Updated: Dec 24, 2020
Isn’t it often true that, under stress, a person’s core characteristics come out? I’ve experienced this in my personal and professional lives in both positive and negative ways. I’ve also seen this in the behaviors and performance of a number of leadership teams we work with. Even with sincere and dedicated efforts, change is difficult. There is nothing like the stress of a crisis to expose our areas of weakness individually and as a team.
This pandemic has been a once in a lifetime experience for most people. When the wave really hit in Q1, many organizations were not prepared to deal with something of this magnitude. From a scenario planning standpoint, how could you prepare for this? Who would have predicted that we would be facing such a major disruption to our very way of life? How we work, educate our kids, connect with our loved ones … everything has shifted due to this virus.
For business leaders, the disruptions have been widespread, albeit felt in different ways … but universally experienced. How is it that some organizations have continued to grow while others have struggled? For some businesses, this will spell the end of the line.
Over the last couple of months, The Resultants have seen a clear pattern emerge with the companies we work with. In the simplest of terms …
Those organizations with strong leadership teams, people who align with a set of the same enduring values, have risen to the occasion.
Organizations whose markets were not hit quite as hard as others are seeing significant YTY growth. Companies that recognized this disruption early on and made clear, timely and often difficult decisions to adjust their business operations are also faring quite well. Many are poised to drive continued growth and market share from competitors who have been wounded.
When I think about the difference between a strong and a weak leadership team, it makes perfect sense why these teams have separated themselves from the rest. Great teams are ones that innately trust one another even if they disagree on a specific issue or direction. They know their colleagues are all focused on the greater good and are not afraid to argue. Pride is set aside to align and commit when their ideas aren’t chosen. They continue to work together in order to move the organization forward.
Now think about a team that lacks trust. Tough issues have arisen that need to be addressed quickly and decisively. A weak team that also lacks trust is challenged to make decisions for the good of the company if it means individual or functional team sacrifice. In that setting, how can difficult issues be tackled? Can you make challenging decisions? Are you able to have conversations that impact people’s livelihoods and families?
I think of two specific examples of companies we work with that have fared well during this pandemic. Both companies were doing quite well ahead of the disruption. They had built strong leadership teams and created healthy and accountable organizations. Their plans were solid and well-executed.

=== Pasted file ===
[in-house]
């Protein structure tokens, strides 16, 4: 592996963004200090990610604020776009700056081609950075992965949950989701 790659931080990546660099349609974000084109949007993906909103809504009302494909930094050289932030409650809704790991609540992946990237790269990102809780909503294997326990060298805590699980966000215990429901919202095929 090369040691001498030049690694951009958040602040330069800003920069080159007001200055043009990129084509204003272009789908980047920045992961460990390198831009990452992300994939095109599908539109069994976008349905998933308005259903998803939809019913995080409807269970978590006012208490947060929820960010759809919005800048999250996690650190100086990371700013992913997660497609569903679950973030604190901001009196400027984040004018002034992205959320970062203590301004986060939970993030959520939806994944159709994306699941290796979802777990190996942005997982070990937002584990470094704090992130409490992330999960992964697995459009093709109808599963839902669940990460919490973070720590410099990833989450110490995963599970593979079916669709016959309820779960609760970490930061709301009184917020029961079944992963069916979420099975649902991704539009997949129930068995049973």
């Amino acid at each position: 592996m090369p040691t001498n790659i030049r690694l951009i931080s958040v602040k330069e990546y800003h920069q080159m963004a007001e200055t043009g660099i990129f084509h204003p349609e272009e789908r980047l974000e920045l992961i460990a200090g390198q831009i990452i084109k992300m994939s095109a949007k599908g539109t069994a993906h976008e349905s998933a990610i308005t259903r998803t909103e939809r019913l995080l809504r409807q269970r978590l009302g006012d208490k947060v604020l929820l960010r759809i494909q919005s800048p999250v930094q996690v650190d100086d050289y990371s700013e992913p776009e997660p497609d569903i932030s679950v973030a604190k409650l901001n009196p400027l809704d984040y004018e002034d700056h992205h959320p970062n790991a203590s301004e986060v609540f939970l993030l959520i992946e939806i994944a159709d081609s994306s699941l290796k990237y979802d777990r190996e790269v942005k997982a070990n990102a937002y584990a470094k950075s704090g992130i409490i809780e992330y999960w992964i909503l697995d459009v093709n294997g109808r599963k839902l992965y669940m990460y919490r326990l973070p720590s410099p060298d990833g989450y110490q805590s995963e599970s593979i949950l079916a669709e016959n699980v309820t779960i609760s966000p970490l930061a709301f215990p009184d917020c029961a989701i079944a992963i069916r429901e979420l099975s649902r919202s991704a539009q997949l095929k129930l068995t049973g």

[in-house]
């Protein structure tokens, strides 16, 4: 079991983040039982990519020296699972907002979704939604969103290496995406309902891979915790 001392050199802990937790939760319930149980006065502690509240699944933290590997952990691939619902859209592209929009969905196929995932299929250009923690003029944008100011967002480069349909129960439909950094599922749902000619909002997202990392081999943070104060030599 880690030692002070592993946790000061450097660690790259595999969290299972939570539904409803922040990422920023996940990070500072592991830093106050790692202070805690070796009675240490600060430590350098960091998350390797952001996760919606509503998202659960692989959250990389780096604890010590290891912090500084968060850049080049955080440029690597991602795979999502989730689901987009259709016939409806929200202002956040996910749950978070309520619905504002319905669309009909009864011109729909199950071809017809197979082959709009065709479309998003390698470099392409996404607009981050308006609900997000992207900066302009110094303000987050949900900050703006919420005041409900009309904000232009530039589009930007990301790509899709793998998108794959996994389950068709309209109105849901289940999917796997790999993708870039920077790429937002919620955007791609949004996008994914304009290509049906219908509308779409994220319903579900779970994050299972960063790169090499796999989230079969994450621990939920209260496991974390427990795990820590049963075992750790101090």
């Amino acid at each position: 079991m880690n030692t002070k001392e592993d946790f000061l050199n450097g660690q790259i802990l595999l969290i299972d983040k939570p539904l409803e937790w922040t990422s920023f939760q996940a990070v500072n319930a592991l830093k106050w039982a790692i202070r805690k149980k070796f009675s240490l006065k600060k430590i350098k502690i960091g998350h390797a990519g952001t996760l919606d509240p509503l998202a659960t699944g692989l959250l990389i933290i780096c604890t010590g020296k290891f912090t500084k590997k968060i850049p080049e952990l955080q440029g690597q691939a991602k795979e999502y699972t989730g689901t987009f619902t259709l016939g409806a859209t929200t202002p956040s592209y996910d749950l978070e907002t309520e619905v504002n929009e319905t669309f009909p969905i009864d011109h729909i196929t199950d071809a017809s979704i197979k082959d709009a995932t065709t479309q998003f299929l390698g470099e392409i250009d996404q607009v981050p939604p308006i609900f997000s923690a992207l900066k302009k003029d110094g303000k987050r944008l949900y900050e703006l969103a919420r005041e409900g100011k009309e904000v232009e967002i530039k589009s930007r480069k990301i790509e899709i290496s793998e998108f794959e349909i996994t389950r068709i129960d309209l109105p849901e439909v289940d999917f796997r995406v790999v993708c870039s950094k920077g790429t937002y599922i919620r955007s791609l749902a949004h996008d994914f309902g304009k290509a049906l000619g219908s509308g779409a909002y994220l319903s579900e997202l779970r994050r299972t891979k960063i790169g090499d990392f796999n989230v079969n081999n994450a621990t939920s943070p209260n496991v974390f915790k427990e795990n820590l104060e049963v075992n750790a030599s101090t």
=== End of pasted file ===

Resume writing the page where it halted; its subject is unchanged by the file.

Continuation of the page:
Put your people first
The first organization is a large manufacturer that has really invested in its people, especially the leaders. The leader of one division has created an environment of accountability and trust in the team he has assembled. They are aligned around a set of shared values that the business has operationalized.
Their market was particularly hard hit in the near term, plummeting “off a cliff,” as their leader acknowledged. But rather than just take a defensive position and focus exclusively on cost cutting, they took a holistic approach to their situation. The team created a plan to navigate through the disruption including reining in expenses, some furloughs and even some targeted reductions in force. What they did NOT do was cancel or postpone strategic investments they knew would help propel them forward when recovery began. That decision took confidence bred by a faith and trust in the leadership as well as the people of the organization.
Today, they are on a rocket ride! They’ve seen the highest backlog the company has ever seen and seem poised to hit their original profit goals.
Think outside the box
The second company is a small professional services firm serving the education market. This organization has also seen immense growth over the previous years as a result of investing in a strong, unified leadership team with a concrete set of core values and shared vision.
When the market disruption began, the team created plans for a significant shift in their service offerings that would allow them to adapt to changed market conditions. Not only did this idea offer a way to retain existing clients but it also provided them with a significant business development tool to drive new customers as well as a more reliable, stable revenue stream! The leadership team refined these plans then executed quickly and decisively. Their results remain strong, although their growth is muted slightly by the pandemic … but growth many would be envious of!
What can you do?
Stress does indeed bring out our core characteristics as individuals and organizations. But as a company leader, you must ensure that at the core of your organization is a strong, unified group of talented people. They are committed to one another and aligned around one common goal and a set of shared values. This becomes the cement that builds a strong foundation of an organization. Despite significant headwinds, your company can weather any storm and come out the other side stronger and healthier than ever before.
Author, Chad Haldeman, is a Senior Business Advisor with The Resultants™. To learn more about Chad, visit our Team Page or connect with him on Linkedin.
Rebuilding Your Roadmap to Success
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